Jurgen Klopp says the “expectations are too high” when it comes to Liverpool left-back Andy Robertson and Scotland.
Robertson has come in for criticism from some quarters for Scotland’s recent poor performances and results.
Defeats to Russia and Belgium during the recent international break leave Steve Clarke’s side unlikely to qualify for Euro 2020 through the group stages, with the play-offs their only other route.
Their only victories in qualifying have come against San Marino and at home to Cyprus, a game in which new captain Robertson actually scored.
But 12 months on from taking the armband, Robertson’s club manager has issued a defence.
“I see people say ‘Andrew doesn’t do for us what he does for Liverpool,'” he told the Sunday Mail.
“I can promise you if he has a big heart for us – and I know that he does – then his heart playing for Scotland is three times bigger.
“It’s not really my job to tell the Scottish public how to deal with a world-class player but a lot of countries have that problem.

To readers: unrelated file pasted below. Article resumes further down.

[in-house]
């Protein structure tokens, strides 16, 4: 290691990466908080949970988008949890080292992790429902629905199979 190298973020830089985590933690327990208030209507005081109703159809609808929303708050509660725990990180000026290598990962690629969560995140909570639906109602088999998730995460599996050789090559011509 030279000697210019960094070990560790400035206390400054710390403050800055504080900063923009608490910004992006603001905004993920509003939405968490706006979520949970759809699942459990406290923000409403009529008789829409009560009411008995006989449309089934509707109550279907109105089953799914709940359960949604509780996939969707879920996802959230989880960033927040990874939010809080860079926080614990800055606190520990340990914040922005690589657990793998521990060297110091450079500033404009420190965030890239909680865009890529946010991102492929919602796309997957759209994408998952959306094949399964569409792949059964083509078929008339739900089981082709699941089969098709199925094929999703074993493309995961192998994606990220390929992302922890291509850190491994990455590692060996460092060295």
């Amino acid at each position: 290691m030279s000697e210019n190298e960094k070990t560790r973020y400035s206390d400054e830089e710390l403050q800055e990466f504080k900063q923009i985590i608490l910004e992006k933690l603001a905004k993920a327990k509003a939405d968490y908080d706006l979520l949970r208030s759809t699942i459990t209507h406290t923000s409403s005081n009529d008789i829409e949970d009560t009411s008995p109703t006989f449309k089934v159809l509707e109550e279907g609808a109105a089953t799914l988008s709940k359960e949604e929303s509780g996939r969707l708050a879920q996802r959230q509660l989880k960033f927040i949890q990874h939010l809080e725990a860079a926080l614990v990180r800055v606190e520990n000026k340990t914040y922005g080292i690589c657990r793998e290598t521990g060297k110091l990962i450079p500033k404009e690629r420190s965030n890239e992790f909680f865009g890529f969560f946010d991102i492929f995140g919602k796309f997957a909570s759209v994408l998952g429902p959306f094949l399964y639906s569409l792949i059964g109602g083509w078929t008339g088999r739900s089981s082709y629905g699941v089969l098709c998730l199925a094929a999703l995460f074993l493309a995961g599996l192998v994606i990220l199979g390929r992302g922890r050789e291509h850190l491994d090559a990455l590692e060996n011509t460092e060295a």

“If it was an issue with the character of the player we would have to talk but it’s not. So Scotland, the media, the people, they have to calm down a bit.
“I heard everyone expected to beat Russia and the first question in my mind was ‘Why?’They have five million more football players than Scotland!
“And Belgium? Well, 95 per cent of the world will lose to them.
“Scotland isn’t blessed enough to have 20 players from Aberdeen, Glasgow and Edinburgh who are all world-class talents.
“But they have always had a big heart, proper fight, a good defence and could score a goal. At Liverpool we have to create a situation where our team can perform and Scotland have got to do the same.
“Expectations are too high. It’s not because of Robbo you don’t win.
“As a left-back, you can’t win a game alone. It’s just not possible.
“He doesn’t have to though because you have other good guys – John McGinn, what a super player he is, Robert Snodgrass, a wonderful player, Scott McTominay has great potential. So let them play and let the manager have time to create a style of play, a Scottish style.
“But don’t put the manager under pressure to deliver something so immediately that he can’t live up to it.
“They have to be allowed to grow. Scotland have waited 20 years since they were at a World Cup but you cannot force it.
“I was exactly the same when I arrived here, everyone told me, ‘You have to win silverware.’ If people had lost faith in us then, we had no chance, but they stayed on our side and gave us the opportunity to grow.”